“A second chance...” Without thinking, my hand drifted toward the case. It was obviously crazy, but I believed the prick. I don't know, I guess it was wishful thinking. Losers like me never get second chances, and yet here was one that I could touch, one that I held in my hands as I traveled across the country. The one thing that could answer all those questions that led to all those long nights, or at least one of them.
The rich prick’s jaw locked and he thrust himself between my greedy hands and the object of his desires. “Don’t think of it, don’t even dream it, boy.”
Don’t dream it. But I already dreamed about it, and it was at that moment that I understood what those dreams meant, what that weird fairy thing was trying to tell me. Her name was Redemption and I’d been chasing her my whole life, hoping just for the satisfaction of brushing my fingers against her wings and getting some moment of relief from decades of pain, some genuine healing that would end the need for rotgut analgesia. She was the one who led me here, made me sign that contract, turned my eyes so they fell on that case at exactly the right moment and at exactly the right place.
The shady freak flashed a sidearm. “You’ve been paid, now it’s time to go. Get away from the case, you're done.”
Maybe it was fate that put me in the perfect position to get the freak’s gun, or maybe Redemption guided my hands. A second earlier, a second later, I'd have been splattered all over the walls. An inch closer, an inch further back, and I’d have met the ground with my face shortly before the freak put some fresh holes in my skull. Maybe I'm just an egomaniac, but I could feel the universe itself spurring me to action. It only took one shot to put him down – clean through the heart at barely a foot away. And then it was just me and the rich prick and that look of shock and agony on his piggy face.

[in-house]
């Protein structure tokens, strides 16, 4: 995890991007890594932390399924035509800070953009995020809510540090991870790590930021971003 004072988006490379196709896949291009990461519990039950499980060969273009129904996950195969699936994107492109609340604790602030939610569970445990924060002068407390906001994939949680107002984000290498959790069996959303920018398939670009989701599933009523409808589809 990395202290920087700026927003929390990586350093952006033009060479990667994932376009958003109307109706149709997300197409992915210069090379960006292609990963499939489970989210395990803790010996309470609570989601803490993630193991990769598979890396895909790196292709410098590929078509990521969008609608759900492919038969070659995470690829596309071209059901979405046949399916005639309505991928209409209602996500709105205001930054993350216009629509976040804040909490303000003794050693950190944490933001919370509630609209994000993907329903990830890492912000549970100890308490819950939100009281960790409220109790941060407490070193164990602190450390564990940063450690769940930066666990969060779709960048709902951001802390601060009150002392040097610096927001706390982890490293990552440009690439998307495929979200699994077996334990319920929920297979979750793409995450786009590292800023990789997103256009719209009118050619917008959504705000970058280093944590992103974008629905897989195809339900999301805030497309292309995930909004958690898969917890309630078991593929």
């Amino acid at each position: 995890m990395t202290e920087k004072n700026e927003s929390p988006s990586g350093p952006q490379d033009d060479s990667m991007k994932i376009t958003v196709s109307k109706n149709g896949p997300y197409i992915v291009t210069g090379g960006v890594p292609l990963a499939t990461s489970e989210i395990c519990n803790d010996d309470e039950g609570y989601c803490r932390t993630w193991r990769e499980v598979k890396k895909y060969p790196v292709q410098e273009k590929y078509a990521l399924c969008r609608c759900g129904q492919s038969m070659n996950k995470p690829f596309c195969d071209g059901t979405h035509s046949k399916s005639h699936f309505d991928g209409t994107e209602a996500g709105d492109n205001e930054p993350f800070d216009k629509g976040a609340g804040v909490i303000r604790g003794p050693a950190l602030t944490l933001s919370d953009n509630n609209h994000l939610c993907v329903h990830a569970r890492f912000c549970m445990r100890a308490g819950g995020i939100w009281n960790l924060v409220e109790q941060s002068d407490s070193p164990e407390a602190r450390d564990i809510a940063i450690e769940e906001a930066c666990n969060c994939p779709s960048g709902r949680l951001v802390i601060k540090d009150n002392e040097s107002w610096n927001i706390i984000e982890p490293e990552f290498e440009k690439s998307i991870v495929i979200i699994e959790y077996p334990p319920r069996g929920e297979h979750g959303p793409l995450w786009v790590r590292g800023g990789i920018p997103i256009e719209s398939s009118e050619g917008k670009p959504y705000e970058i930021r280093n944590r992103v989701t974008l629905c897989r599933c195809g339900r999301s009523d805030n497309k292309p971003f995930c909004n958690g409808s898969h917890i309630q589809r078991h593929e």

“You can't do this!” wailed the prick. “You don't know what I've done, what I have to fix!”
“I can guess.” The gun was steady in my hand, the barrel resting level with the rich prick’s head as I stared him down. “But there are things I need to fix, too. Lots of things.”
“You are young! There are other ways!” The rich prick had the second chance cradled in his arms like his only son. “I need this second chance! It's the only way!”
“It's no different for me, I guess.”
I squeezed the trigger again. You know, if he was smart enough, the rich prick might have considered using his second chance to shut his big mouth and move me on my way. Then again, maybe he had thought of it and just couldn’t stand the thought of wasting his chance. A second chance - more valuable than a man’s life. A second chance - more valuable even than the life of the owner.
The universe must have come to my aid again as there's no earthly way I could have escaped from that estate. It was impossible, and yet I did it, all the while carrying the most valuable thing in the world. I still have it, hidden in my crappy apartment, tucked away quietly in my closet under a pile of old memories. Every so often I take it out and hold it, but I've yet to open it up. I won't even touch the latches, won’t even look at them too hard. There's another life inside of that case, a solution to all of those regrets that loop through my mind at night, but the idea of it terrifies me in the way that I can't really articulate. I keep waiting for Redemption to appear again and give me some guidance, but the weird lady isn’t making herself known. She’s done her part, I guess. But as for the case, and whatever’s really in there…I don’t know. Maybe it would be wrong to open it up, to use this second chance that I got through bloodshed and betrayal. Maybe it’s too dangerous to use it at all.
Then again, maybe I just don't want to squander it. Guys like me don't get second chances, you know.
The Industry Responds!
We thought this was an interesting concept, with a great first sentence, but the narrator's late-story choices felt unearned to us, and we wanted less convenience aiding them on their way. -Escape Pod
(I try to avoid breaking in to this section, but seriously, the story is explicitly about fate - you're complaining about "convenience"? -Ed.)